Review of Christian Missionary Activity History Essay
“Modernisation implies change: often understood as coming to conform to new ideas or ways, a form of conversion.” (Study Guide 2, p. 14). For the white European missionaries it was the confrontation with the ‘other’, the very nature of the spiritual religion of the natives that presented them with the challenge of Christianising without patronising and denigrating the culture of the other.
In the context of 19th missionary activity in West Africa, modernisation for African simply meant: 'equipment to solve the problems and meet the challenges of modern times, with a view to ensure all-round progress in future'.
Shri Dattopant Thengadi, on http://www.hindunet.com/home/general_sites/bsrinivas/modwest.html).
In this essay I will try to show that the contribution to modernisation from Christian missionary activity to Africa’s economic, politic and social life in the 19th century fluctuated mostly according to the interests of the former rather than the latter and that the ‘double vision’ of the missionaries coined by Anna Johnston which she understands as being “the simultaneous denigration of non-Christian cultures and defence of their capacity for improvement” resulted in often controversial actions and ultimate betrayal of their ideology. (Anna Johston, on www.jstor.org/stable/4142021).
I will try first to elaborate on what the ‘missionary double vision’ means in the context I have chosen which is the Slave Coast and Niger region of West Africa in the 19th century. I will also concentrate on Education mainly and endeavour to express what all the main agents involved in the missionary activity understood and desired from western modernisation.
According to Comaroff, the industrial revolution had forged the particular sociological context from which arose the clerical army of Nonconformist missionaries to the colonies. Their position as the “dominated fraction of a dominant class” within British society was to have a profound effect on the role of these men in the imperial scheme of things. But more pervasively, the fact that they came from this context, from a social niche wrought by the process of class formation and by an ethos of upward mobility , was also to affect their everyday dealings with “the Other”. (Comaroff, 1991, p19).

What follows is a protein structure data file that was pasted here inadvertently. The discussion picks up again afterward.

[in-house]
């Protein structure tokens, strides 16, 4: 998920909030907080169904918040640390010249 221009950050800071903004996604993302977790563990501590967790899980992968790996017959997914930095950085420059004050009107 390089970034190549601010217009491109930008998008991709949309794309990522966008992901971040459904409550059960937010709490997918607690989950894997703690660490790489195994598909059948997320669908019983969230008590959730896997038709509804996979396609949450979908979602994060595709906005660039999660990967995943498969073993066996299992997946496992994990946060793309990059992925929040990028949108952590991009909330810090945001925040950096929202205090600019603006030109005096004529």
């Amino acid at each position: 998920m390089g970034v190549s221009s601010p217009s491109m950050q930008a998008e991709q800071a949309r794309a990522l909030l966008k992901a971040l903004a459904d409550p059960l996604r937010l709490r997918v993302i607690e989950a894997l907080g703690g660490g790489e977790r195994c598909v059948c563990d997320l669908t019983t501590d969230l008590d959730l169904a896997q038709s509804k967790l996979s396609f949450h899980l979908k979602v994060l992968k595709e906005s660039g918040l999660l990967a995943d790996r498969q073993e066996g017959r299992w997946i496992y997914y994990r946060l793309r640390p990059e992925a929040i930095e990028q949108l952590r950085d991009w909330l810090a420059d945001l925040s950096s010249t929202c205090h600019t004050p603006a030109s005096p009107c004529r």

With its roots firmly in the lower to middle social orders the crusade to save the heathen and work for the revival of the true church of God was to pave the way for the kingdom of God.
Evangelical movements were causes and consequences of European modernity answering the call for the establishment of the Empire of God and the regeneration of Africa through the Christianisation and elevation of its people to western standards.
The main goal for those non conformists who fought to repair the sin committed by European against the continent of Africa and its people was the regeneration of Africa and the salvation of its people through bringing to them the Gospel of God and accordingly civilisation.
Henry Venn born into a leading evangelical Anglican family was one of the most influential statemens of the 19th century and an ardent advocate of the ‘indigenous church’ arguing for a church that would self propagate, self finance and self govern itself and believer in ‘racial equality’(Olsen, 2003, p3)
Yet, the general consensus amongst the missionaries was a profound disdain and incomprehension towards the natives’ religions and it would take until the end of the 19th century to recognise the importance for missionaries to have some ideas of the beliefs and customs of the natives they were to convert.
The problem of relatively poor education of the aspirant missionaries had been of some concern to Venn but they all had an unremitting commitment to rational self-improvement and “what they wished to see was a neat fusion of three idealised worlds: the scientific, capitalist age in its most ideologically roseate form, wherein individuals were free to better themselves and to aspire to ever greater heights; an idyllic countryside in which, alongside agrarian estates, hardworking peasants, equipped with suitable tools, might produce gainfully for the market; and a sovereign Empire of God, whose temporal affairs would remain securely under the eye, if not the daily management, of divine authority”. (Comaroff, 1991, p 59).
Missions abroad were expensive and lobbying for the evangelisation of the natives of Africa demanded a constant flux of information from the terrain to feed the growing appetite of the British Population for these poor enslaved and wretched creatures.